Book Review of “Getting Started with ownCloud”

41PotGthL4L._SX260_PJlook-inside-v2TopRight10_SH20_ “Getting Started with ownCloud” is a great book for both the open source hobbiest as well the enterprise administrator. I got my hands on this book after having ownCloud up and running for my own personal use for about a year and half. I had been using all the basic features that anyone familiar with linux can get running in a couple of hours. However I never really got to the point that I really felt I had that solid install. Well, not any more. “Getting Started with ownCloud” absolutely took my knowledge of the open source project to the next level. Most specifically I found the section on hardening my apache install really helpful, and frankly corrected a couple of mistakes I had made with my original install. For the Enterprise Administrator, the sections on unify authentication with LDAP, Load Balancing, and High Availability really give you the confidence that an ownCloud solution is viable, secure, and scalable solution for your organization. I have had a number of conversations within my own organization about rolling this out to our end users as a secure way to collobate in a cloud environment. After reading this book, I will be able to build that environment as I’m able to articulate how this solution scales and maintains security at that enterprise level. Armed with this book and a free download of ownCloud, you can mitigate the risks associated with going to a public shared cloud while reaping the benefits that a cloud service provides. No longer do you have to worry about shared disk, over taxed resources, and unknown outages. Instead you can run an ownCloud service on your own hardware and behind your own security all the while providing the functions and features that your users expect from the big name cloud file services. I really feel like ownCloud represents a new age in file sharing at the organization level, where the functions and features the end users expect can be delivered in a way that doesn’t compromise the priorities that a highly secure organization demands. That being said there were a few topics that I would have loved to have seen covered in this book. None of them are deal breakers and you can find additional information online through the various forums and tutorials.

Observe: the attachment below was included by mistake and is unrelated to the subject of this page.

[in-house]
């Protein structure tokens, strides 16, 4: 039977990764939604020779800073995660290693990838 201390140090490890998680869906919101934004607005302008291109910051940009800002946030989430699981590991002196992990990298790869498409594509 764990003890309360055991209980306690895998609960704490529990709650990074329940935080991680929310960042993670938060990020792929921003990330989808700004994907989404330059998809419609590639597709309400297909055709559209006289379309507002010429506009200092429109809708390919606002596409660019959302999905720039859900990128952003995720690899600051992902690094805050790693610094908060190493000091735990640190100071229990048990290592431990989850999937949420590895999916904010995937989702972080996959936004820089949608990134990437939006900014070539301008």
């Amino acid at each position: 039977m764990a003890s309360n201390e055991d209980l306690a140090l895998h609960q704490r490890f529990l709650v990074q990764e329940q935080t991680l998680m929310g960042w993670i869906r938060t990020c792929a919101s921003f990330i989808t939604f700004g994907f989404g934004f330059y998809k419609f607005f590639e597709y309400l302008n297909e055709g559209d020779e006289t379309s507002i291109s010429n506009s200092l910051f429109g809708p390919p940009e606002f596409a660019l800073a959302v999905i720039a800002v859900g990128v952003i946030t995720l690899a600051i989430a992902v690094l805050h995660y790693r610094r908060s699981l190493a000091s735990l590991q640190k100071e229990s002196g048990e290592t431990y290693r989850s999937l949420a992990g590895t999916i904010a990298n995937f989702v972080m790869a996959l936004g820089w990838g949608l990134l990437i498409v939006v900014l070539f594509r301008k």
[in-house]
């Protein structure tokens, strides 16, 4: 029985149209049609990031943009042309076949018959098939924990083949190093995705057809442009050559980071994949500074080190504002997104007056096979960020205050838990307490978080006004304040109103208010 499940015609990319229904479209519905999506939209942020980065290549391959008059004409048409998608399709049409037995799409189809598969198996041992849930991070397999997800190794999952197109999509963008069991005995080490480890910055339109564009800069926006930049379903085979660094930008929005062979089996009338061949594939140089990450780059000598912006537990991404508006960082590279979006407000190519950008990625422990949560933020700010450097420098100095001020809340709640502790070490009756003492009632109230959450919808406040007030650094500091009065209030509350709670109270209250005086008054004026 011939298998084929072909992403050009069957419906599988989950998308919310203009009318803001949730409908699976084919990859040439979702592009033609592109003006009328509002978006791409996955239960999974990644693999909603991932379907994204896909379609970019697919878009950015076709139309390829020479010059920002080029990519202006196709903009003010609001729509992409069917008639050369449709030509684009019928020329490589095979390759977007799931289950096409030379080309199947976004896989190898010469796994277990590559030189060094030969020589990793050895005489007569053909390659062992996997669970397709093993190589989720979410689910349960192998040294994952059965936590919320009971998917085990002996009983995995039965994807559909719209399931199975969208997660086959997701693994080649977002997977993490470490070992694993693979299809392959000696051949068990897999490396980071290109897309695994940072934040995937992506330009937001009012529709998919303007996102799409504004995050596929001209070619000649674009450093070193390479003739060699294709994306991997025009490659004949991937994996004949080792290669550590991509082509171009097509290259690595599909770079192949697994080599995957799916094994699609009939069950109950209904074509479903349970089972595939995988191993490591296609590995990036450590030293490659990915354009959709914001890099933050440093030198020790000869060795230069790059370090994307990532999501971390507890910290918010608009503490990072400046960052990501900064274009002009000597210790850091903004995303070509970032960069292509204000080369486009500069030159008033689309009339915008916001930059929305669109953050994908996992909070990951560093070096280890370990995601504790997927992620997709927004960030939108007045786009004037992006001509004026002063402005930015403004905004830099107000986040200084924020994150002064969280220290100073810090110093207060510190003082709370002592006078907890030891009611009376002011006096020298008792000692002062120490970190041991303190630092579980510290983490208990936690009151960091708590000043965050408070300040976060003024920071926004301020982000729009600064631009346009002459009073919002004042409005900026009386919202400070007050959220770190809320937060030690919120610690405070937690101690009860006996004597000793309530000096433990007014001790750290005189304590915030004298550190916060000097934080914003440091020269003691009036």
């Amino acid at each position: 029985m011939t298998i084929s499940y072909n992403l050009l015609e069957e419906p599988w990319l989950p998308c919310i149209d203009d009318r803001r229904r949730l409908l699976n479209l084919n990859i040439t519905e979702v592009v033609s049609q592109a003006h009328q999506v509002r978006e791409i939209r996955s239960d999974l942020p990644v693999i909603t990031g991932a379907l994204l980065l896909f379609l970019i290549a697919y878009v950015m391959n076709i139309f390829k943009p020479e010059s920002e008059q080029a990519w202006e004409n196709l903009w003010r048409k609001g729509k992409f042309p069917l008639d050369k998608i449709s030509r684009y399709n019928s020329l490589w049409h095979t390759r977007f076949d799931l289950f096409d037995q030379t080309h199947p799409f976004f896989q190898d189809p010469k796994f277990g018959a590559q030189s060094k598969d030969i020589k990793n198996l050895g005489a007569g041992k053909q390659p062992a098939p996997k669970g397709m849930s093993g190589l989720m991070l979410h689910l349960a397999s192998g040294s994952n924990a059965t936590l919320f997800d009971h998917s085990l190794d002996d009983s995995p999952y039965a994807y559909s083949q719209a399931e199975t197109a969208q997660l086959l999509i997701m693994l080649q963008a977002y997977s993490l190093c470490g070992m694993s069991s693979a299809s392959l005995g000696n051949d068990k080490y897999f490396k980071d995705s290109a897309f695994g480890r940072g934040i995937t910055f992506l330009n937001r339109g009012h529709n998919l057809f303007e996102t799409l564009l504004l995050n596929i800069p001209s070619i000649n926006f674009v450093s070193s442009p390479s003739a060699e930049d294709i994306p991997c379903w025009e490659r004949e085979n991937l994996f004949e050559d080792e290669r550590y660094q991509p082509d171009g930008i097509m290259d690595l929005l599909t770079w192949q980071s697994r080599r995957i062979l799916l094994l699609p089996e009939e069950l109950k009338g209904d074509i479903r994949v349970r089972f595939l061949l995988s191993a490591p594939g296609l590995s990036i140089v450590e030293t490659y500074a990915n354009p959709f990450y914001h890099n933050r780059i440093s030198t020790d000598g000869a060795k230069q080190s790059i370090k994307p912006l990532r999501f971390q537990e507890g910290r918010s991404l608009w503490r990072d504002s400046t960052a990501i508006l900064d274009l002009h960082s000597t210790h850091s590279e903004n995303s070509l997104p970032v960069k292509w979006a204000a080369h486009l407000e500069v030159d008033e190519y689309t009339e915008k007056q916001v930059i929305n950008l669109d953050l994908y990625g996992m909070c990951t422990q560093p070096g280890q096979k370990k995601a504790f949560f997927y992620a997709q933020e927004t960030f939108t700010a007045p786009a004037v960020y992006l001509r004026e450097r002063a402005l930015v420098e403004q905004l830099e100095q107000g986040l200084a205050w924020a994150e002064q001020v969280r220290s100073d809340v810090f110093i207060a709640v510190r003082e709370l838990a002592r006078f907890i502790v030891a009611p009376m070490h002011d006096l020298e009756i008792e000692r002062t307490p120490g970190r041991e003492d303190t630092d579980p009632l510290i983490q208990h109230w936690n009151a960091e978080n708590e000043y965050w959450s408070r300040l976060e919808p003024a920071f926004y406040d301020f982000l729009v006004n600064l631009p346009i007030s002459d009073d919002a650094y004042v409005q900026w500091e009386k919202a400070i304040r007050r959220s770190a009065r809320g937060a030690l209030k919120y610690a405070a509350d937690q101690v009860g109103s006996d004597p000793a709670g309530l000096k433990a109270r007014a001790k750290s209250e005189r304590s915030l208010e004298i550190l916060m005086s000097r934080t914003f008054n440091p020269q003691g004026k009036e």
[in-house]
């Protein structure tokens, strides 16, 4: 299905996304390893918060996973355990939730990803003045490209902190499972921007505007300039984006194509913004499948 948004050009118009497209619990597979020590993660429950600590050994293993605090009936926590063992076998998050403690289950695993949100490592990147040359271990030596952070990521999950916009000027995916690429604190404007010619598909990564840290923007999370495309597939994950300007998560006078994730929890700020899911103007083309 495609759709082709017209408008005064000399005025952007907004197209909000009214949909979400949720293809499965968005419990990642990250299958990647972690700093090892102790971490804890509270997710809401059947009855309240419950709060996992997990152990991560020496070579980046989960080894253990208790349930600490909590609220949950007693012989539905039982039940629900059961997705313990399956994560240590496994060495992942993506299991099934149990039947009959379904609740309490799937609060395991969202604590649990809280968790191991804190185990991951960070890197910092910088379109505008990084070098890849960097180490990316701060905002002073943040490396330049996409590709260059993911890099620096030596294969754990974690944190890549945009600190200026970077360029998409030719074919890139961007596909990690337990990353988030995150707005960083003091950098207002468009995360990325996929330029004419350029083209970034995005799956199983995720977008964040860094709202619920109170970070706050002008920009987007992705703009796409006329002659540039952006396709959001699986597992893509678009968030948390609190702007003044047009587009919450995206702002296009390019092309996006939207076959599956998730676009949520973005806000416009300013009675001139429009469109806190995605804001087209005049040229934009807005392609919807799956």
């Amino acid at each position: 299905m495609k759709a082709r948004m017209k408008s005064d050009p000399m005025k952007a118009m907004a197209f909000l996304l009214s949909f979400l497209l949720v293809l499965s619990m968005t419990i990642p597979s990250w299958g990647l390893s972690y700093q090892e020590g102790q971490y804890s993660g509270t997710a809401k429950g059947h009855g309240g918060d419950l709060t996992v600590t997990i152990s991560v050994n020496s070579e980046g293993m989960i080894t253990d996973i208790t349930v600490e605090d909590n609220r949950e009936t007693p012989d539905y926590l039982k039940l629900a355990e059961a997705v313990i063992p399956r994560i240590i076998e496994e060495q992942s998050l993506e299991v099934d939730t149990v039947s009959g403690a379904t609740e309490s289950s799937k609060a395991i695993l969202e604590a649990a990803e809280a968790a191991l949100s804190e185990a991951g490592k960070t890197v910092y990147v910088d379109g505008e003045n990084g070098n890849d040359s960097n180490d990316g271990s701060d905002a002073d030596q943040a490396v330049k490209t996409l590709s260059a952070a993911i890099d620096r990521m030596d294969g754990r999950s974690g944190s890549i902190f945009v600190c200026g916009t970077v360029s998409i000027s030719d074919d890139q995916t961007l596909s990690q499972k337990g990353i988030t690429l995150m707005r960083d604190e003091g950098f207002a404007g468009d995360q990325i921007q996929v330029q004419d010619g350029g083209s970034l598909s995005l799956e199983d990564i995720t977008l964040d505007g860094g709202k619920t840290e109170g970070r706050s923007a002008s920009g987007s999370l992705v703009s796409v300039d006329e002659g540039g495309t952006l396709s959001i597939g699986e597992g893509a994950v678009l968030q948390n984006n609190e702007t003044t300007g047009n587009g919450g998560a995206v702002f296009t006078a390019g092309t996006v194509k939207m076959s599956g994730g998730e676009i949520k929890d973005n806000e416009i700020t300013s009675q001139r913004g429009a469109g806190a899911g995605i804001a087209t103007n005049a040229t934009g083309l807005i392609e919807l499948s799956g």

• Extending the ownCloud solution to include an additional drive or disk resource. I think this is something that everyone comes across when you are just testing out the solution and find that it works well. If you don’t want rebuild the solution then the simple answer to just add some disk and make ownCloud aware of the new resource.
  • How to have ownCloud scan your data directory when you copy files over to the ownCloud solution from the literal file system. I often have to do this when I first build an ownCloud solution and need to migrate an existing file structure into the solution. The slower way to just drag and drop each section into the web interface (and manually create each directory) or let the ownCloud scan the directory of a client computer using the desktop client. But I don’t think either of these solutions are ideal.
If you are looking for the specific details to maintain a scalable secure environment for your organization or simply trying to make your own home server a stable stronger file sharing cloud then this is a must read and I definitely recommend this book without hesitation. You can find the book on Amazon here. Or you can get the book directly from Packt Publishing here. You can download your own copy of ownCloud here. Lastly, I would like to thank Shiva Iyer at Packt Publishing for the opportunity to review this book. They did a great job and I hope others find both my review and the book itself helpful in their own endeavors using ownCloud.